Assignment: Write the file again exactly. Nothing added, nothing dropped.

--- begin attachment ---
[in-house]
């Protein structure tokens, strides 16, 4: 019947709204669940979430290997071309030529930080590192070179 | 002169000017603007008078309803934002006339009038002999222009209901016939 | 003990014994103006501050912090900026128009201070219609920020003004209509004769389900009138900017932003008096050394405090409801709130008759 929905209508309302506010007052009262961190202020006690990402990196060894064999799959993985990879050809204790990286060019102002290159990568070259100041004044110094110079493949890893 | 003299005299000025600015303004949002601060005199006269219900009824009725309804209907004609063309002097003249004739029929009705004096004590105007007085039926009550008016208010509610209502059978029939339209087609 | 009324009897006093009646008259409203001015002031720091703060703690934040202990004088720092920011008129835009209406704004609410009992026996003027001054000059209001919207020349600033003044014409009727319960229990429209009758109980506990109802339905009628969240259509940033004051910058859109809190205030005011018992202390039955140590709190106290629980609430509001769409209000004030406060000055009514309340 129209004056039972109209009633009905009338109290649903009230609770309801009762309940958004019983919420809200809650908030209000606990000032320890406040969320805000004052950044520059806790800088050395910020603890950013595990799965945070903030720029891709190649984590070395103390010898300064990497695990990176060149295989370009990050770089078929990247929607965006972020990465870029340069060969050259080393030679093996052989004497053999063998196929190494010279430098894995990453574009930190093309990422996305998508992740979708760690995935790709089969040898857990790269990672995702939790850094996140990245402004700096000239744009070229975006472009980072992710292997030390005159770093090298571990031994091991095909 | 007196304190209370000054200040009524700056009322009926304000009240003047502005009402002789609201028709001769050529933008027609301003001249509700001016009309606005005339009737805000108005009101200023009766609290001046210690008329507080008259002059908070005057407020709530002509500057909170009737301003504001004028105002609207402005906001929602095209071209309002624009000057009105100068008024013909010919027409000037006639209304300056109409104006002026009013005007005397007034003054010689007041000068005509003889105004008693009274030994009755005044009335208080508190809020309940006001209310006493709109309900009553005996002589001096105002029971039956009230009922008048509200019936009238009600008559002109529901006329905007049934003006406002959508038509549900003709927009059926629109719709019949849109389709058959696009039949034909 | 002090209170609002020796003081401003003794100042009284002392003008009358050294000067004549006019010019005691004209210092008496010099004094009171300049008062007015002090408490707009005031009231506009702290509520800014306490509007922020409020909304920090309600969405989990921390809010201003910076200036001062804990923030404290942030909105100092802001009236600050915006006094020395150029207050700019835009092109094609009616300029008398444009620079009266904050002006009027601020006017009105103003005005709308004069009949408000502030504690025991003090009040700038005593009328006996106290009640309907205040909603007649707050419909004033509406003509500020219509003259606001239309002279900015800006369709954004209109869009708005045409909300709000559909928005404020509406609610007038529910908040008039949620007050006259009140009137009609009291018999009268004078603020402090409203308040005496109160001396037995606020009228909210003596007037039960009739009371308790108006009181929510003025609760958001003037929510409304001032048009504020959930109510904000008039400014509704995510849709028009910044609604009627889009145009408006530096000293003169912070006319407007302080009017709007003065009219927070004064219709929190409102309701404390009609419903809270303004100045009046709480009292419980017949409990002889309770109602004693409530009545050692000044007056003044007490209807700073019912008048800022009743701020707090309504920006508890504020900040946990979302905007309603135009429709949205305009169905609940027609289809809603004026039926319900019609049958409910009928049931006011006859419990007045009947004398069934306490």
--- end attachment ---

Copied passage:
[in-house]
């Protein structure tokens, strides 16, 4: 019947709204669940979430290997071309030529930080590192070179 | 002169000017603007008078309803934002006339009038002999222009209901016939 | 003990014994103006501050912090900026128009201070219609920020003004209509004769389900009138900017932003008096050394405090409801709130008759 929905209508309302506010007052009262961190202020006690990402990196060894064999799959993985990879050809204790990286060019102002290159990568070259100041004044110094110079493949890893 | 003299005299000025600015303004949002601060005199006269219900009824009725309804209907004609063309002097003249004739029929009705004096004590105007007085039926009550008016208010509610209502059978029939339209087609 | 009324009897006093009646008259409203001015002031720091703060703690934040202990004088720092920011008129835009209406704004609410009992026996003027001054000059209001919207020349600033003044014409009727319960229990429209009758109980506990109802339905009628969240259509940033004051910058859109809190205030005011018992202390039955140590709190106290629980609430509001769409209000004030406060000055009514309340 129209004056039972109209009633009905009338109290649903009230609770309801009762309940958004019983919420809200809650908030209000606990000032320890406040969320805000004052950044520059806790800088050395910020603890950013595990799965945070903030720029891709190649984590070395103390010898300064990497695990990176060149295989370009990050770089078929990247929607965006972020990465870029340069060969050259080393030679093996052989004497053999063998196929190494010279430098894995990453574009930190093309990422996305998508992740979708760690995935790709089969040898857990790269990672995702939790850094996140990245402004700096000239744009070229975006472009980072992710292997030390005159770093090298571990031994091991095909 | 007196304190209370000054200040009524700056009322009926304000009240003047502005009402002789609201028709001769050529933008027609301003001249509700001016009309606005005339009737805000108005009101200023009766609290001046210690008329507080008259002059908070005057407020709530002509500057909170009737301003504001004028105002609207402005906001929602095209071209309002624009000057009105100068008024013909010919027409000037006639209304300056109409104006002026009013005007005397007034003054010689007041000068005509003889105004008693009274030994009755005044009335208080508190809020309940006001209310006493709109309900009553005996002589001096105002029971039956009230009922008048509200019936009238009600008559002109529901006329905007049934003006406002959508038509549900003709927009059926629109719709019949849109389709058959696009039949034909 | 002090209170609002020796003081401003003794100042009284002392003008009358050294000067004549006019010019005691004209210092008496010099004094009171300049008062007015002090408490707009005031009231506009702290509520800014306490509007922020409020909304920090309600969405989990921390809010201003910076200036001062804990923030404290942030909105100092802001009236600050915006006094020395150029207050700019835009092109094609009616300029008398444009620079009266904050002006009027601020006017009105103003005005709308004069009949408000502030504690025991003090009040700038005593009328006996106290009640309907205040909603007649707050419909004033509406003509500020219509003259606001239309002279900015800006369709954004209109869009708005045409909300709000559909928005404020509406609610007038529910908040008039949620007050006259009140009137009609009291018999009268004078603020402090409203308040005496109160001396037995606020009228909210003596007037039960009739009371308790108006009181929510003025609760958001003037929510409304001032048009504020959930109510904000008039400014509704995510849709028009910044609604009627889009145009408006530096000293003169912070006319407007302080009017709007003065009219927070004064219709929190409102309701404390009609419903809270303004100045009046709480009292419980017949409990002889309770109602004693409530009545050692000044007056003044007490209807700073019912008048800022009743701020707090309504920006508890504020900040946990979302905007309603135009429709949205305009169905609940027609289809809603004026039926319900019609049958409910009928049931006011006859419990007045009947004398069934306490």